Making Reading Accessible - For many students it’s too challenging to decode words on a physical page whether because of dyslexia or ADHD or simply reading is not their thing. However, with audiobooks, students become interested in reading and research shows that access to audiobooks, especially combined with hard copies, can greatly increase students' reading fluency and comprehension. When students have audiobooks they are excited to read and will read and learn more. Research shows that the brain lights up the same with physical books and audiobooks -- and the benefits from increased learning to happiness to a greater capacity for empathy are the same. Submitted by Katy Jones, Maranacook Community High School.
Stem Kits for Our Libraries - During library class, we have a variety of activities to support the students' literacy growth. We read aloud to students from our new Maranacook Black Bear Award book nominees, teach library-related lessons and students check out books. Students are also able to use creation stations, construction/STEM, and curriculum-related centers, collaborate with friends on games or puzzles, use laptops/iPads to access the library website and online reading sites or read books in our reading areas. Since centers are relatively new to the library, we are trying to build up our resources to enhance learning opportunities for students. Last year, we were able to purchase some stem kits for our students to use with grant money from MEF. Students were so excited to use them so we are looking for more kits to add to our resources. This way, more students can use them at a time and we can rotate them through the libraries more often. This has become a favorite part of the library for students. Submitted by Heather Chalmers, Elementary Schools Librarian.
MCHS Narrative Writing Project - This Storytelling Grant will provide funds for the English department to purchase on-site workshop opportunities for third-year English classes. Facilitators from The Telling Room, in Portland, will come to MCHS to host a series of on-site Personal Narrative Writer Workshops. This enrichment opportunity will enhance the English curriculum by exposing students to creative storytelling and personal narrative essays. Writing is an exciting medium and The Telling Room ambassadors are highly respected writers who meet the students at their comfort level, integrate additional art media, and model for them the art of crafting autobiographical texts. Submitted by Juliet Tinckham, Maranacook Community High School.
Programmable Bee Bot System - Bee Bot is a programmable bee-shaped robot that is designed to be used by kids. It is a tool to teach students the fundamentals of computational thinking. It can remember up to 40 commands consisting of forward, backward left, and right movements to maneuver around the floor. This is a great tool for teaching sequencing, estimation, problem-solving, multitasking, and helping students learn in the classroom across the curriculum. Submitted by Jennifer Seymore, Wayne Elementary School.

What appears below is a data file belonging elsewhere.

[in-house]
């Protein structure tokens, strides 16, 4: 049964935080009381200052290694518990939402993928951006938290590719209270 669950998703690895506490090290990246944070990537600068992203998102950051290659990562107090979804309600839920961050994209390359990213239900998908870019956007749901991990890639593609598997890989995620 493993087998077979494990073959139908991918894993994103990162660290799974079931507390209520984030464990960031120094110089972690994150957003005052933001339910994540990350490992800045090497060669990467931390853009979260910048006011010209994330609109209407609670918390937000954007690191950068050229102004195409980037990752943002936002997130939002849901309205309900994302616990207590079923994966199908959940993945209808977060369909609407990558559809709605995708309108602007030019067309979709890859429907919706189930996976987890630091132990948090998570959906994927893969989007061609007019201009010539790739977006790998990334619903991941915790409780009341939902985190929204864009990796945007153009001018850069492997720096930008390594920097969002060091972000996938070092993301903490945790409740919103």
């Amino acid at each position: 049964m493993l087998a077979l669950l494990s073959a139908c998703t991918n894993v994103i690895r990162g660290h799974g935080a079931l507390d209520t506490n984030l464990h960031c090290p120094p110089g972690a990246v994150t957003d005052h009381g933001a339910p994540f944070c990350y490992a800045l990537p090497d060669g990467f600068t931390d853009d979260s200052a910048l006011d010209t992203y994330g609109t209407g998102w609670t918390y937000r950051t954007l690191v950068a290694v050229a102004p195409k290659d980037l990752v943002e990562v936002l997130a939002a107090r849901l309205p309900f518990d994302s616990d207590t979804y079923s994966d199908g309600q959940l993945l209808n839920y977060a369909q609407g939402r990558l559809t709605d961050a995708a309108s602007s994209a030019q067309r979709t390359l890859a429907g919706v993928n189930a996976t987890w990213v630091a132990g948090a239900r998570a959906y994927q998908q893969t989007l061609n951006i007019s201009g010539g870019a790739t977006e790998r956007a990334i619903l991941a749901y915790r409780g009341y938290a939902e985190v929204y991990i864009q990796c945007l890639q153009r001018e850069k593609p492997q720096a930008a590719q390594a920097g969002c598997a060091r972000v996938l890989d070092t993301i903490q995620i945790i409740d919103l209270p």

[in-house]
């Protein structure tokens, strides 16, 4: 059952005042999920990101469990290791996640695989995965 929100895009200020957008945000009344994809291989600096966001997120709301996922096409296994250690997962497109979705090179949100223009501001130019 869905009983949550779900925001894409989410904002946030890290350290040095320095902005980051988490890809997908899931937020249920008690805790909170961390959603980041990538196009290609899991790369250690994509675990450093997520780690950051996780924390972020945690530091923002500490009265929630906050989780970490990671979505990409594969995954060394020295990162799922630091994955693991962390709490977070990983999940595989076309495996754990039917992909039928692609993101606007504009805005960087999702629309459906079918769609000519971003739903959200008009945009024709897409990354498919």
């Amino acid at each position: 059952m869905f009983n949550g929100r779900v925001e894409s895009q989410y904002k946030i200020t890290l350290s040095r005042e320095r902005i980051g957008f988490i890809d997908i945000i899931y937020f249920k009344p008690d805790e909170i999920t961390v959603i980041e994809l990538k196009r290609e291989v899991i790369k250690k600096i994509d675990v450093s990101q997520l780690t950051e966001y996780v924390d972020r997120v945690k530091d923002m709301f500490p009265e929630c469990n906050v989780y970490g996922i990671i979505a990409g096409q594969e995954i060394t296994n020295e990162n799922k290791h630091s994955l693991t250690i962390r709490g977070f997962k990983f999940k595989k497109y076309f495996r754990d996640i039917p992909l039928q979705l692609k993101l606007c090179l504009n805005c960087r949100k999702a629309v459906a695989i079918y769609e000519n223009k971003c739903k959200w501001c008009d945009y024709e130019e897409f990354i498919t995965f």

Guten Appetit! = Enjoy your meal! - Each week in German class we celebrate student's birthdays. We sing "Happy Birthday" in German and students order a small treat from the menu. They choose from a Werther's caramel, a pretzel rod, or a peppermint. Soon the traditional German drink, Apfelschorle will be added to the mix. Students will play the role of waiter/waitress and take their classmate's order in German. The costs are starting to add up. Each week's party costs $25. With 30 weeks of school remaining, I would deeply appreciate a MEF grant to go toward our German birthday celebrations. Submitted by Margot Gyorgy, Maranacook Community Middle School.
Mount Vernon Elementary Little Free Game Library - How do families support their children’s growth in math at home? As mathematician Dan Finkel says, “To help kids love math, we play math with our kids!” Mount Vernon has a rich tradition of sharing resources in order to better our community. The Mount Vernon Elementary Little Free Game Library will build upon that tradition by offering games to families to play at home and return when they are done. From classics like Yahtzee to newer games like Countalope, our games will help foster a love of math and provide a fun way for families to spend more time together. Submitted by Deb Hatt, Mt. Vernon Elementary School.
Kiln Upgrade for Manchester Elementary School - My grant request is to replace the control panel on the old kiln at Manchester Elementary School with an upgraded and safer digital control panel to make it possible for the students to experience working with kiln-fired clay and fused glass in the art curriculum. Submitted by Laura Damon-Theriault, Manchester Elementary School.
Watershed Science Program for Maranacook School Students - The Friends of the Cobbossee Watershed's education programs are an integral part of our mission: "protecting the lakes, ponds, and streams of the Cobbossee Watershed through community engagement, conservation, and education". The cornerstone of our education programs, the Watershed Science Program (WSP), features highly adaptable and engaging lessons that interweave science, social studies, language arts, and math, using the local watershed as an integrating context. This program is provided free of charge to schools within the Cobbossee Watershed, including Manchester, Readfield, and Mount Vernon Elementary Schools, as well as Maranacook Middle School. Submitted by Cami Wilbert, Friends of the Cobbossee Watershed